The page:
Financial Market Conditions
Global financial markets were relatively stable over the past month after the UK negotiated an extension to their Brexit deadline and markets became complacent about a US-China trade deal.
The US-China trade deal was not resolved in April as both sides continue to argue about what extra commodities the Chinese would buy and how US intellectual property rights would be protected. Many now see that the negotiations will become long and protracted as both countries don’t want a third party overseeing the agreement.
The US Federal Reserve met late in the month and left their benchmark rate unchanged targeting a rate between 2.25-2.5%. In their accompanying statement, they cited that although the overall economy was performing well, lack of inflationary pressure was more of a concern.
Early in the month UK Prime Minister, Teresa May, negotiated an extension to the Brexit deadline now set for 31 October this year. While the extension is a nice reprieve for the UK and financial markets alike, a deal with Europe is still to be finalised. Many commentators feel that UK’s fragmented parliament will be attempting to work through the same issue again in October.
Australian financial markets experienced higher volatility, than other markets, over the past month. Late in the month Australian inflation data surprised markets when the March headline number printed flat, taking the year on year figure down to 1.3%, well below the RBA’s target range of between 2-3%. This low inflation print filtered through markets and increased the probability of near-term rate cuts by the RBA. The Australian dollar took a bit of a hit after the release of the weak CPI data, however, rebounded after the Reserve Bank left the cash rate on hold and is now trading at around $0.70 USD.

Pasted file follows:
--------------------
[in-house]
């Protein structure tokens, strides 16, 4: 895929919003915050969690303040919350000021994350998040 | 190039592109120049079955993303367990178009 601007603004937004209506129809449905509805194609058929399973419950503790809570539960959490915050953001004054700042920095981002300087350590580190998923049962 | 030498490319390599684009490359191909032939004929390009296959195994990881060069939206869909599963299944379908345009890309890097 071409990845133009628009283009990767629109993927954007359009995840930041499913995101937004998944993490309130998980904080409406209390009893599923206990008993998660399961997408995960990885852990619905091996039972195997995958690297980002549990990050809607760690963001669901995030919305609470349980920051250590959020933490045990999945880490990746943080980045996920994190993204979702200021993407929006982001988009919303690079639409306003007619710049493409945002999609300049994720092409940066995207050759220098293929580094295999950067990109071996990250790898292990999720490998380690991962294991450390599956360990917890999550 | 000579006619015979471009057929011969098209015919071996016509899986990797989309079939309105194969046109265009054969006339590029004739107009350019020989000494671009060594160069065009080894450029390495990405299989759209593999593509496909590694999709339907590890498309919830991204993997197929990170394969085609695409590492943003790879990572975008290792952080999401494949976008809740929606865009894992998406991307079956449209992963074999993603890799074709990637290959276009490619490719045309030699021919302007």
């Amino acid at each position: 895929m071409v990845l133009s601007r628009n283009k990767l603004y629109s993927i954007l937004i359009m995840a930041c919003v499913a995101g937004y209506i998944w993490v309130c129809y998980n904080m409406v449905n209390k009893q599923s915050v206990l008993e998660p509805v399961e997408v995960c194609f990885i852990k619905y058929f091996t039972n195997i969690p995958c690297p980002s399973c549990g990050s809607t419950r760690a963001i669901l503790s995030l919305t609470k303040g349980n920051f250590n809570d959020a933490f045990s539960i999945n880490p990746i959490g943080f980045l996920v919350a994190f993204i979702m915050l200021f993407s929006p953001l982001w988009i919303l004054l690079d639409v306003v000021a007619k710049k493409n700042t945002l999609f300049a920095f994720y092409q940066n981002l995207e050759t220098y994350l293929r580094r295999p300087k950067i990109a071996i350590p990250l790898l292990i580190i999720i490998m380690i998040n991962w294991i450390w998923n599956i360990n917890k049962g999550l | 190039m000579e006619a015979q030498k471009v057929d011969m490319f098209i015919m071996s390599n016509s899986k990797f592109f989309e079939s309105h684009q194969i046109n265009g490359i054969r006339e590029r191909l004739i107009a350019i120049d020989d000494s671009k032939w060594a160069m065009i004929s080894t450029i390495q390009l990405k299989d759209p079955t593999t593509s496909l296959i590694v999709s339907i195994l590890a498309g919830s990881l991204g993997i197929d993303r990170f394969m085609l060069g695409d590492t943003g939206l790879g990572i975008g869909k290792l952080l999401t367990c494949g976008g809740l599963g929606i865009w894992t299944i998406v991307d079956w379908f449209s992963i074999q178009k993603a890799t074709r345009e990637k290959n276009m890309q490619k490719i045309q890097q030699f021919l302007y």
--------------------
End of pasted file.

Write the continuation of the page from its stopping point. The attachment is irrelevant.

The RBA met in early May and left the official cash rate unchanged at 1.5%. The statement accompanying the decision stated that the global economy remains in a reasonable condition and that global financial conditions remain accommodating. In terms of Australian economic conditions, they noted the recent significant increase in employment, the continuing adjustment in established housing markets and that recent inflation data was noticeably lower. The board also noted that they would be paying close attention to developments in the labour market at its upcoming meetings. Current interest rate futures pricing has a full 0.25% rate factored in by early July and another 0.25% rate cut fully factored in by January 2020.
Implied RBA Cash rate as at 30/04/2019: